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The Seven Deadly Writing Sins
by Lynette Rees
What are they? And how can they hold a writer
back? We need to identify each one and find out how to counteract them. Now read
The Sloth is a lazy, slow, undisciplined
person, who has a tendency to put things off. A procrastinator. Ever found
yourself saying: "I'll write that article tomorrow."? When tomorrow arrives,
it's put off for another day and another. How many times have you spoken to
someone who is full of good intentions? "I've always wanted to write a
book...", or "I've thought about writing short stories." But when you ask them
why they haven't done so? They reply that they just don't have the time.
There's always an excuse. Yet, they find time to do other things.
* Tip: To write that best seller/article/short
story, you may need to get up an hour earlier each day, or stop watching so
much television. Commit your ideas in writing, then create a wall chart and
tick off your writing goals one by one. It's amazing the sense of achievement
you will feel as each goal is completed.
The impulsive writer rushes in without much
thought. By doing so they may forget the golden rule when sending out a
submission: to study the guidelines first. Word count is essential. If a
magazine asks for an article to be an 800 word maximum, then they are hardly
likely to accept a word count of 1200, except in rare circumstances. The
impulsive person may not take the time to read through their article/short
story properly. The submission may end up peppered with grammatical errors.
This can be enough to put an editor off, no matter how good the article is!
*Tip: Read guidelines properly and stick to
the required word count. Find out if the editor requires you to submit a query
letter first, before wasting your time sending off the whole article. Study
the style and content of the magazine/web site to have an idea of what type of
person is reading it. Spell check, and look out for punctuation errors before
submission. Prune out any unnecessary words.
With the predictable writer, you know what is
coming next, there are no surprises. An editor may have received hundreds of
submissions on the topic of "How to cope with rejection", but if he received:
"Ten wonderful things you never knew about rejection", he may be more likely
to notice your article and publish it. A Short story where the outcome is
certain from the outset is dull, but one where the reader thinks: "I would
never have thought of that happening at the end!" is exciting and
*Tip: Be bold, be creative, use your
imagination, and avoid cliched writing at all costs.
I bet you don't know what that word means do
you? This: the use of pompous or inflated language. How many times have you
put down a book because it was overly descriptive? Frankly, it can be an
insult to the reader's intelligence. Give us the opportunity to use our
imaginations too! In other words: less is more. In addition to being too
descriptive, wordy language can be off putting. Imagine having a dictionary
next to you to make sense of the book you are reading?
*Tip: Keep it simple. Why use long, unusual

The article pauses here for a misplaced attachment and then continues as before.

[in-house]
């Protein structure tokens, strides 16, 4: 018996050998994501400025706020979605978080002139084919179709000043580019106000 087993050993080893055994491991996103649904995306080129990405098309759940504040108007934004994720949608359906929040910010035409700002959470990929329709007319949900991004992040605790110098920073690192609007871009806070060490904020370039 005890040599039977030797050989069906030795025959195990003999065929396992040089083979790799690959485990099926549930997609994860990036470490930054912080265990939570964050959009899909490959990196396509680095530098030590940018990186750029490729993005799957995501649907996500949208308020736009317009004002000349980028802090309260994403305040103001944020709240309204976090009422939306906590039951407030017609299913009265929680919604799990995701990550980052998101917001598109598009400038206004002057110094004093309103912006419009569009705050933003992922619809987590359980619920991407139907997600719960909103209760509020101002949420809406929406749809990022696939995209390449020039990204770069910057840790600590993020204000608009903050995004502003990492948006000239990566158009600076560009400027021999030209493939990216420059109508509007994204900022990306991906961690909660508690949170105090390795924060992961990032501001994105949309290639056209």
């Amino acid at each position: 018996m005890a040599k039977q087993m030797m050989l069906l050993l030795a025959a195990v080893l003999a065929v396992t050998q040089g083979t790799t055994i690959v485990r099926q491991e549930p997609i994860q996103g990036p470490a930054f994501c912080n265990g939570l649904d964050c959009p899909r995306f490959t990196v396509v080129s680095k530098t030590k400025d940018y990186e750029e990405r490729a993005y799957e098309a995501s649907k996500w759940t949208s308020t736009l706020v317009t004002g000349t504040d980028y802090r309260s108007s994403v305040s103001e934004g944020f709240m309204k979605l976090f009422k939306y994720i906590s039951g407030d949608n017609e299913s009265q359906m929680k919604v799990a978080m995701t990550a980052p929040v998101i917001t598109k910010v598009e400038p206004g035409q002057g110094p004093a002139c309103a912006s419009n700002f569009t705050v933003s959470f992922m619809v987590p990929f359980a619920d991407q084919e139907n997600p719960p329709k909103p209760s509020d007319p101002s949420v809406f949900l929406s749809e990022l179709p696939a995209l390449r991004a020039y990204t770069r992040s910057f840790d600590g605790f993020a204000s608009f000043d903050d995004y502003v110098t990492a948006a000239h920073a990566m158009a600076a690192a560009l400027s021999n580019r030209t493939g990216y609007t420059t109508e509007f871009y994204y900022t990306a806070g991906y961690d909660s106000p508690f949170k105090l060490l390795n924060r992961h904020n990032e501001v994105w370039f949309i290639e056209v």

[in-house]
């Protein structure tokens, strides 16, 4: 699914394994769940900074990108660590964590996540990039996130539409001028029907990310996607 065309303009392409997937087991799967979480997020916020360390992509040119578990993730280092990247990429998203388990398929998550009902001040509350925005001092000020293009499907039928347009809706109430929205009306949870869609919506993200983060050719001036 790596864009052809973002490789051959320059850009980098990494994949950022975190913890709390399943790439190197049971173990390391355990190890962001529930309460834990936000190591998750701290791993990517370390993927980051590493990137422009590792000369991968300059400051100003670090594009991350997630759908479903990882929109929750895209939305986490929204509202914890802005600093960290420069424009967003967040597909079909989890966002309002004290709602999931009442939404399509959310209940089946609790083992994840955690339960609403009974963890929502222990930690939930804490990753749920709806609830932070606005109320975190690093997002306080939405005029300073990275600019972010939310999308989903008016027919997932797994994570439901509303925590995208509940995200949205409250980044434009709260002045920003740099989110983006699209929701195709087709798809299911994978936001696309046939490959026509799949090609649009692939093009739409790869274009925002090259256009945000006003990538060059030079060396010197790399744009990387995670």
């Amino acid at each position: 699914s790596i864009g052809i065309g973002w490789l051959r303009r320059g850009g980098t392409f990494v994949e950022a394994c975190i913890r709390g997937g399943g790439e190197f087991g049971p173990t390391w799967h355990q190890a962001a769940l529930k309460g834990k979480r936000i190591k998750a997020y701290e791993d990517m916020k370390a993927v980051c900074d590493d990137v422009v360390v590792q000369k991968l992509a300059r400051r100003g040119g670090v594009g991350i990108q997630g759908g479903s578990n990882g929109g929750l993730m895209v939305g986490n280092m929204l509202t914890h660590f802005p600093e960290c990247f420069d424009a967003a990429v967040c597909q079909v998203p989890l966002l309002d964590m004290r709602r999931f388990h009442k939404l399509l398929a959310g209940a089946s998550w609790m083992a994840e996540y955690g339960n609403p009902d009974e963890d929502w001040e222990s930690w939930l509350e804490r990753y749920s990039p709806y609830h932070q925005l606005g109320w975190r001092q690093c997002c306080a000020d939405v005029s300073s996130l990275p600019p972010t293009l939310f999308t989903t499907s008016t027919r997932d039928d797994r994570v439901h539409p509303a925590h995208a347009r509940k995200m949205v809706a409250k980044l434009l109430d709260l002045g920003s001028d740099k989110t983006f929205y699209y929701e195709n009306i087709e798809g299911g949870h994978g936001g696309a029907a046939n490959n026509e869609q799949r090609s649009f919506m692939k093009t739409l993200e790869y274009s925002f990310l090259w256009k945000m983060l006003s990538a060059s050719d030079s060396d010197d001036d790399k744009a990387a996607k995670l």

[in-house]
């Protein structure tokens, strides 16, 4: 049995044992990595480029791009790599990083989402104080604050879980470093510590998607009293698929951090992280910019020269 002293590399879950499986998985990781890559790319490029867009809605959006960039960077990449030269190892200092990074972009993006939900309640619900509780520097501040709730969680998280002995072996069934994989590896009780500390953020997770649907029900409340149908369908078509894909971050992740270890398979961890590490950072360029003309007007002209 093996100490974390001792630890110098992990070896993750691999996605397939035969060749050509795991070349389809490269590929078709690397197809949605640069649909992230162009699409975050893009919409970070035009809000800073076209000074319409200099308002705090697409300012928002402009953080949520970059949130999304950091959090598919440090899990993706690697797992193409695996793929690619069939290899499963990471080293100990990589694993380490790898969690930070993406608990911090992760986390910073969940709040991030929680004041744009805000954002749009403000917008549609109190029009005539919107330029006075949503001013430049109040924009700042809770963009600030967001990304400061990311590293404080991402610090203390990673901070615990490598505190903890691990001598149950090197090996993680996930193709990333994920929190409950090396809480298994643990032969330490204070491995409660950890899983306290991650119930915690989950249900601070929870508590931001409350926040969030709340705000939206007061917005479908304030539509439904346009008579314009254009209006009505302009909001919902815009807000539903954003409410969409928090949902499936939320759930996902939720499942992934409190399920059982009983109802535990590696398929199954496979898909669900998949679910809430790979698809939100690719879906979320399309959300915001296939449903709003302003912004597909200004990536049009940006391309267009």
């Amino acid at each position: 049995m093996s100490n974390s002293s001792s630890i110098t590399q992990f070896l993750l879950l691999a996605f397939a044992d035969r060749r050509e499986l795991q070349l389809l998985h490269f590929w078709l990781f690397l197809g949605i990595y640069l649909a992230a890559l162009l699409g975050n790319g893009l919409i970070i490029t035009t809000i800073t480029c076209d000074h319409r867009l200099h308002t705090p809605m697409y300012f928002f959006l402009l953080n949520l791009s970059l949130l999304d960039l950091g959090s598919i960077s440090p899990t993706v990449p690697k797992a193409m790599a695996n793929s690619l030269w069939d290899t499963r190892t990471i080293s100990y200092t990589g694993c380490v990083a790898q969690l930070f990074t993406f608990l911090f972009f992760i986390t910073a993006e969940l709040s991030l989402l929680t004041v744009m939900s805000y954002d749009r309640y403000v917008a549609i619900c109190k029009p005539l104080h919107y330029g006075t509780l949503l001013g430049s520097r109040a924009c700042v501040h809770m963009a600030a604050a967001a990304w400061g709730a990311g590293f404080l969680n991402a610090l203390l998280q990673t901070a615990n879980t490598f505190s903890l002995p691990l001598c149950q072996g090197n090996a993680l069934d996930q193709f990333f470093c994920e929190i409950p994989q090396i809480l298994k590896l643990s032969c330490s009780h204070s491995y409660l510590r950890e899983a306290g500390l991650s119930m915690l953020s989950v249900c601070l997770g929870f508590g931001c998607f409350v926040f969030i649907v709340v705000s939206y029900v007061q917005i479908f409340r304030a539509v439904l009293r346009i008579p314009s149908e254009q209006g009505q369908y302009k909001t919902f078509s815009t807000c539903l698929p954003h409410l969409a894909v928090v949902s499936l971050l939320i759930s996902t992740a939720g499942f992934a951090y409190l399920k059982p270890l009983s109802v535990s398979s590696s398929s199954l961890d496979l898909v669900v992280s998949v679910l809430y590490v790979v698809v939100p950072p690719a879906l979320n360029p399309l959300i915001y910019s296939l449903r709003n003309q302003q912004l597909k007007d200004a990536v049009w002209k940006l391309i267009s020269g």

words, when every day ones will do? The message is important, not every little
detail of a character's mode of dress, and eyes like 'deep, limpid blue
The inferior writer feels inadequate and
compares him/herself to other writers. They have a low self-esteem. He or she
may not see their work as worthy of publication. It could be something from
their past that is making them feel that way. Their minds may be programmed
with negative messages from childhood. They can't for the life of them see how
anyone would publish their work.
*Tip: Join a confidence building course and/or
have cognitive therapy to reprogram those negative messages. Being part of a
writer's group may help you realize that there are other writers who are just
Fear of failure, fear of rejection, fear of
editors. The fearful writer fears just about everything! Fear stops people
accomplishing things. It is better to have received 100 rejection slips than
not to have submitted anything at all. Who knows you could be lucky with your
*Tip: Don't leave that article or short story
gathering dust in the bottom of the drawer. Send it off somewhere
Okay, so your writing tools may not be the
sharpest in the box, you may only be able to afford paper and pen, but that's
no excuse! How many people have expensive word processors and/or computers but
make little use of them? Who knows in time you may be able to afford a type
writer of your own. Don't have the time? Novelist Stephen King, had the idea
for one of his best sellers after waking up from a dream on a transatlantic
flight. He quickly wrote down his ideas on a paper napkin, then turned his
idea into a best seller! Who says you have to write at a desk all the time?
I've written in cafes, on buses, and in waiting rooms.
*Tip: If you don't have the equipment, then
borrow it from a friend or relative. Ask if you can make use of their
typewriter or computer. You can pick up an old second hand typewriter quite
cheaply these days. The local library or college may give you free access.
Failing these options you may be able to persuade someone to type up your
short stories/articles for a small fee.
Now that we've identified the Seven Deadly
Writing Sins and what to do about them, what's stopping you? Nothing, unless
you're a predictable, inferior, impulsive, fearful sloth, who uses grandiloquent
© Copyright 2002, Lynette Rees
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